Mountain Man Eustace Conway Says “Get In Touch With Your Dog’s Food”

(Picture Credit: David Arabia)

He’s not up on the latest breaking information and social trends, he doesn’t read the newspaper, he doesn’t go on the Internet, and he doesn’t know the latest scientific or medical studies trending on social media. He lives in the Blue Ridge mountains and he lives off the land but Mountain Man Eustace Conway from the hit History Channel show Mountain Men knows instinctively what is best for his dogs. He’s learned what he’s learned from personal observation and paying attention… the old fashioned way. All of his life he’s fed his dogs a natural prey diet from animals he or his dogs hunt themselves. Eustace and his dogs all eat the same food. His dogs may get the parts of the animal he least wants to eat, but his dogs eat better than the vast majority of dogs in the United States who are fed a processed cereal based kibble diet.

I had a chance to speak to Eustace on the telephone and absorb some of his wisdom and I wanted to relay our conversation to you.

(Picture Credit: David Arabia)

Eustace explained, “We have an off base diet for our dogs and it correlates with the human beings who also are off base when it comes to health and nutrition. We feed our dogs food that is bad for them and we are feeding ourselves foods that are bad for us too. Most people don’t even know they are doing it. People are used to seeing fat dogs and people, but the truth is that we are just as uneducated about our own diet as we are about our dogs’ diets. Most people don’t know what people need to eat to be healthy and we don’t know what our dogs should eat.”

It’s true. If you asked most people what it would take to feed themselves or their dogs a healthy diet, not many could come up with a proper eating plan. How much protein, fat, minerals and nutrients do our bodies need to operate at optimum health? How about our dogs? The average person has no idea. We eat processed foods and we feed our dogs processed foods and we don’t give it much thought. We don’t consider how so many of our vegetables are covered in pesticides that don’t rinse off under the tap. We don’t consider that cows are meant to eat grass but when they spend a lifetime eating corn and other “feed”, their meat doesn’t have the same minerals and nutrients as a cow who grazes in a field all day. Our bodies are starving for minerals and nutrients and when we feel a grumble in our stomachs we stuff it full of processed junk food that never truly satisfies what our body is craving because it’s lacking in almost all essential nutrients… so when we are done eating we still feel hungry and we eat more as do our dogs.

(Picture Credit: David Arabia)

“Most people see a fat dog and think it’s fine. They just aren’t use to seeing what a healthy dog looks like. We think fat is healthy.” Eustace’s words are so true. Most people think that if they can see the ribs of a dog it’s too skinny, but that is not true. Thinner dogs and people live longer, healthier, disease and pain-free lives. Our bodies weren’t meant to decline the way they do now. Our joints and bones were meant to work, without pain, into old age and until we die. The same goes for our dogs. Dogs aren’t meant to get cancer, arthritis and diabetes at the rates we are seeing in the modern world. Dogs aren’t meant to have sore hips at 9 years old and they aren’t meant to die at 12 years old. Dogs can live 20 or 30 healthy, pain free years if they get the right kind of exercise and eat the right high quality foods.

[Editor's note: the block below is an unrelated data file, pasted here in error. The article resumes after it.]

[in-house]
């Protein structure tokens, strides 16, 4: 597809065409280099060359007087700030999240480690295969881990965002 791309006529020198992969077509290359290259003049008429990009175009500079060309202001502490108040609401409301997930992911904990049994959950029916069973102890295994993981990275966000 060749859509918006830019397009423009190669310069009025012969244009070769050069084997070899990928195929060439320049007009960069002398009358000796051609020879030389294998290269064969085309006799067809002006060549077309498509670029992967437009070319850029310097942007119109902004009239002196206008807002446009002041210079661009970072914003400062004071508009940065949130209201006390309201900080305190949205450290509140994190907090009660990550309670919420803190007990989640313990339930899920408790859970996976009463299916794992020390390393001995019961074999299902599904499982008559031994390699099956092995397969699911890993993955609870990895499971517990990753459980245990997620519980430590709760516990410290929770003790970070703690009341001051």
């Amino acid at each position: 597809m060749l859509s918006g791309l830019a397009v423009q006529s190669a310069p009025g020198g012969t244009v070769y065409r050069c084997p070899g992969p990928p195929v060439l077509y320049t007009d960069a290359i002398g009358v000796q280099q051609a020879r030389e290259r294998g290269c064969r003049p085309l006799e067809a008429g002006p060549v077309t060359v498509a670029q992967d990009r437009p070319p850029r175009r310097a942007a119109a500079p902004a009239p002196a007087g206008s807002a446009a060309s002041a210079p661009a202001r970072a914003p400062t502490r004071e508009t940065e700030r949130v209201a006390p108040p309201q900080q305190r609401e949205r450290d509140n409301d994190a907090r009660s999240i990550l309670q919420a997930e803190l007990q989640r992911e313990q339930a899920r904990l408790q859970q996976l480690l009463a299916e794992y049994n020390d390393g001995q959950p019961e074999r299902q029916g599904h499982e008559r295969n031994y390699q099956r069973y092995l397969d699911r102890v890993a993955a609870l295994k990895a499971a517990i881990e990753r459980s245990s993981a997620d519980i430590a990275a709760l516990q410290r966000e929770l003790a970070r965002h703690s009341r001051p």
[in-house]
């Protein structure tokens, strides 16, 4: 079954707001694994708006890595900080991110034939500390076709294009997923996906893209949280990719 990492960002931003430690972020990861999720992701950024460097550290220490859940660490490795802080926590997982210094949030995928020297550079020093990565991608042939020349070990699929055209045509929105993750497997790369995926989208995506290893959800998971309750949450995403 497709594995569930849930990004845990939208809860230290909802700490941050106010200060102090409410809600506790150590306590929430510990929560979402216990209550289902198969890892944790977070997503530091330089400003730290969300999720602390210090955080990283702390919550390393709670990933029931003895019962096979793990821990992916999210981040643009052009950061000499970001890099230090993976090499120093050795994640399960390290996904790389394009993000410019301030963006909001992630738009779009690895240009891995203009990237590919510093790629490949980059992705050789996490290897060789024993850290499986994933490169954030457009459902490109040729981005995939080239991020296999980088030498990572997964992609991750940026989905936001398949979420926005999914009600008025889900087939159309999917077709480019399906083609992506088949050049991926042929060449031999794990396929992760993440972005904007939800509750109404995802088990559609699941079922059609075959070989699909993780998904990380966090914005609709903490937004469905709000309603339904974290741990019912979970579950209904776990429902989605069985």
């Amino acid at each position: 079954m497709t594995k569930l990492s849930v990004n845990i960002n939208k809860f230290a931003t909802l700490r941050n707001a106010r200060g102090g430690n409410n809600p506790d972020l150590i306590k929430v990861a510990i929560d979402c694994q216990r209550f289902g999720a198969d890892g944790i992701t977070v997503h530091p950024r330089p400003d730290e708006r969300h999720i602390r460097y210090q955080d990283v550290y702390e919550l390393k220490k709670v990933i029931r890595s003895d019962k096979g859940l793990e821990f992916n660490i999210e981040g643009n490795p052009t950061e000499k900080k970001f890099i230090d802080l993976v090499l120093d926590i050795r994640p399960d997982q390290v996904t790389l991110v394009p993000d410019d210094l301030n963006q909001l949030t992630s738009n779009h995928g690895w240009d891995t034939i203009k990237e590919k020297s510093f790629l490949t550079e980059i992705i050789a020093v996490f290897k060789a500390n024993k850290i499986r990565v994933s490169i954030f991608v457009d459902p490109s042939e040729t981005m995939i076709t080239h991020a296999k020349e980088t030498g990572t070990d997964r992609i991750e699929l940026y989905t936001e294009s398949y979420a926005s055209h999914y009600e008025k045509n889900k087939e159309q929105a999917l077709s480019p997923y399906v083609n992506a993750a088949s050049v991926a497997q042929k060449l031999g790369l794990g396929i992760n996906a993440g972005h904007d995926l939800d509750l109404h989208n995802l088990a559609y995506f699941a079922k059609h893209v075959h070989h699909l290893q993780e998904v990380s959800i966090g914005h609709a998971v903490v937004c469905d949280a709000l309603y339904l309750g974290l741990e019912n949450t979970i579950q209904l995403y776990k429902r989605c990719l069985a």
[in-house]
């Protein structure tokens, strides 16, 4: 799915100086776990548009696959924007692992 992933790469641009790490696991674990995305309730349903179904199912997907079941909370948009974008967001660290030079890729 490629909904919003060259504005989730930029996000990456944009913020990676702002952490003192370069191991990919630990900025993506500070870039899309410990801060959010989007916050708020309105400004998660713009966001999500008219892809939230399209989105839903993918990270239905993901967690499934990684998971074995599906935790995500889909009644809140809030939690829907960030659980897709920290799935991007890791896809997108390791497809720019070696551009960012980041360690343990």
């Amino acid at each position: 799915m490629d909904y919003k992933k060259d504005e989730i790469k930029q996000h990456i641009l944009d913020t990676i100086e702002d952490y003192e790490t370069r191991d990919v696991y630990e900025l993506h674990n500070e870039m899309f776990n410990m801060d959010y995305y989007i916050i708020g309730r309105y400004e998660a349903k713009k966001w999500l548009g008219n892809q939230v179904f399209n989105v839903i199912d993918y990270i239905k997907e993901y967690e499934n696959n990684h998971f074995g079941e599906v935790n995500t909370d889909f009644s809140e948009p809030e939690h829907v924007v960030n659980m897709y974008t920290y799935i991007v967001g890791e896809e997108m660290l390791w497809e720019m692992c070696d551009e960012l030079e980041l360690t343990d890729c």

Eustace has a huge heart and really cares about his animals and all animals. He hopes the messages gets out and that people really hear it.

“We are at a point where we have the highest attainment of information and procedure – we have all this information at our fingertips and yet we still feed our dogs crap because we don’t know what our dogs need. We love our dogs so much, we love them with food and treats and instead of making them healthy we are making them fat because we love them so much. Dogs need less food, higher quality food, and a lot more exercise. Not just a two minute walk but our dogs need to run for miles. Hopefully people wont just be interested in changing their dogs’ diet and exercise but hopefully people will actually make changes to their dogs’ lifestyle that will make a lasting impact.”

A lot of dogs go for walks on the same boring paths day after day for their entire lives. The same street signs, the same trees, the same smells and sounds. Dogs aren’t meant to just walk. Dogs are meant to run, play, hunt, jump, climb, and swim. Dogs are designed to gnaw, pull and tear at meat that is on bones. If you watch a dog or puppy eating a big, juicy, meaty bone, you can see every muscle in their body hard at work to hold that bone down and tear away that delicious meat. Then that dog will eat the bone too. It’s a total body and core workout. Raw meaty bones are what your dog’s body was designed to eat. (Remember: Cooked bones are bad for dogs and should be avoided.)

(Picture Credit: David Arabia)

“Dogs will eat just about anything but each dog has his or her own personality and preferences. One of my dogs doesn’t like lungs and the others will eat the lung. Dogs have personalities and food preferences just like people. I often feed my dogs the head of the deer. It’s pretty gruesome but I will put the head on a chopping block and cut it up into chunks and toss it to the dogs. There are eyeballs flying, brains, ears… my life and my reality is off the chart from someone raised in a big city.”

Some might think that a life of chopping up bloody chunks of meat is pretty gruesome, but Eustace knows the realities of life better than anybody.

“It’s not really gruesome, it’s just reality. When a piece of meat comes to you at the grocery store or the restaurant there’s a gut pile somewhere. Most people have never taken the guts out of an animal and would freak out if they had to, but that’s just reality. I encourage people to get in touch with where their food comes from. Touch the heart, the lungs, the kidneys, cut them up into meal size pieces for your dog. Get in touch with your food and your dog’s food.”